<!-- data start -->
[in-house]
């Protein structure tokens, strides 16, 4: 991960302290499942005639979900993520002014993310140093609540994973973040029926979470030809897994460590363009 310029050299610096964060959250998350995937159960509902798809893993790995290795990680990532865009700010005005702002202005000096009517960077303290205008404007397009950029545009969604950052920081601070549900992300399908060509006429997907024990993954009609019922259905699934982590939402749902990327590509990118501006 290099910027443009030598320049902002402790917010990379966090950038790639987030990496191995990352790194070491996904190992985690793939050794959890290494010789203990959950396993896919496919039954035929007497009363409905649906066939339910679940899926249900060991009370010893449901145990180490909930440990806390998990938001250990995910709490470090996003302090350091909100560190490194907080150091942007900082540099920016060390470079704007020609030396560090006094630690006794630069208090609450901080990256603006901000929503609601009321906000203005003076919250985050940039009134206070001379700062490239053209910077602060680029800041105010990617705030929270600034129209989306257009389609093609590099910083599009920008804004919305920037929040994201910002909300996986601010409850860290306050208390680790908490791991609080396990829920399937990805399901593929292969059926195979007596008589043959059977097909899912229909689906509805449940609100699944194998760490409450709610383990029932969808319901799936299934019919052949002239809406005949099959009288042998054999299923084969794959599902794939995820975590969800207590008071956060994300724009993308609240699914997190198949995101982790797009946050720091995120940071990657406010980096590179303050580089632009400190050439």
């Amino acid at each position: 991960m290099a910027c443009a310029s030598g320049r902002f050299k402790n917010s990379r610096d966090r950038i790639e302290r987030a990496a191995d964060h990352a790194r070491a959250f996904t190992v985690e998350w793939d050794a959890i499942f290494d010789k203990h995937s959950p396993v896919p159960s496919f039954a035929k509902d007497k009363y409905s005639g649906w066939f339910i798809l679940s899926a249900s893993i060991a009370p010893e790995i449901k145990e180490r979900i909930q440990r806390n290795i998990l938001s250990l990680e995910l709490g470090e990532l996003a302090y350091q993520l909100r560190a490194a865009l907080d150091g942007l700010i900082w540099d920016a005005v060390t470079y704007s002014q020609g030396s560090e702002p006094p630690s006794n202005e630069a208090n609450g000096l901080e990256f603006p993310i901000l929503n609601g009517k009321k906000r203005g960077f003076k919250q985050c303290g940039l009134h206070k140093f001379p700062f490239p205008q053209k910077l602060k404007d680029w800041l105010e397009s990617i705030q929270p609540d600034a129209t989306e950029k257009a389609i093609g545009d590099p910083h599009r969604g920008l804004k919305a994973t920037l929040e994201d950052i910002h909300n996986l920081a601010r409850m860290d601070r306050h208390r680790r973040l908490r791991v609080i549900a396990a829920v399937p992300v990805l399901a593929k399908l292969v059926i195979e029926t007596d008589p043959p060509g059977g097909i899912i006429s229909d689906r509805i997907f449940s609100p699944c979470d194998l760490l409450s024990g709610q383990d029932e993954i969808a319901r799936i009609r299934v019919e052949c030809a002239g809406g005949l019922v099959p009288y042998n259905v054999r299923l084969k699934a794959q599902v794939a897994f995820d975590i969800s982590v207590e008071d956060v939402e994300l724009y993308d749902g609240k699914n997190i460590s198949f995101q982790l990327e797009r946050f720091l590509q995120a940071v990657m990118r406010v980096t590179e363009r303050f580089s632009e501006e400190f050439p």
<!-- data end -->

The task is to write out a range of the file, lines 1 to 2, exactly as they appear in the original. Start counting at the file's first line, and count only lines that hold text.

[in-house]
């Protein structure tokens, strides 16, 4: 991960302290499942005639979900993520002014993310140093609540994973973040029926979470030809897994460590363009 310029050299610096964060959250998350995937159960509902798809893993790995290795990680990532865009700010005005702002202005000096009517960077303290205008404007397009950029545009969604950052920081601070549900992300399908060509006429997907024990993954009609019922259905699934982590939402749902990327590509990118501006 290099910027443009030598320049902002402790917010990379966090950038790639987030990496191995990352790194070491996904190992985690793939050794959890290494010789203990959950396993896919496919039954035929007497009363409905649906066939339910679940899926249900060991009370010893449901145990180490909930440990806390998990938001250990995910709490470090996003302090350091909100560190490194907080150091942007900082540099920016060390470079704007020609030396560090006094630690006794630069208090609450901080990256603006901000929503609601009321906000203005003076919250985050940039009134206070001379700062490239053209910077602060680029800041105010990617705030929270600034129209989306257009389609093609590099910083599009920008804004919305920037929040994201910002909300996986601010409850860290306050208390680790908490791991609080396990829920399937990805399901593929292969059926195979007596008589043959059977097909899912229909689906509805449940609100699944194998760490409450709610383990029932969808319901799936299934019919052949002239809406005949099959009288042998054999299923084969794959599902794939995820975590969800207590008071956060994300724009993308609240699914997190198949995101982790797009946050720091995120940071990657406010980096590179303050580089632009400190050439």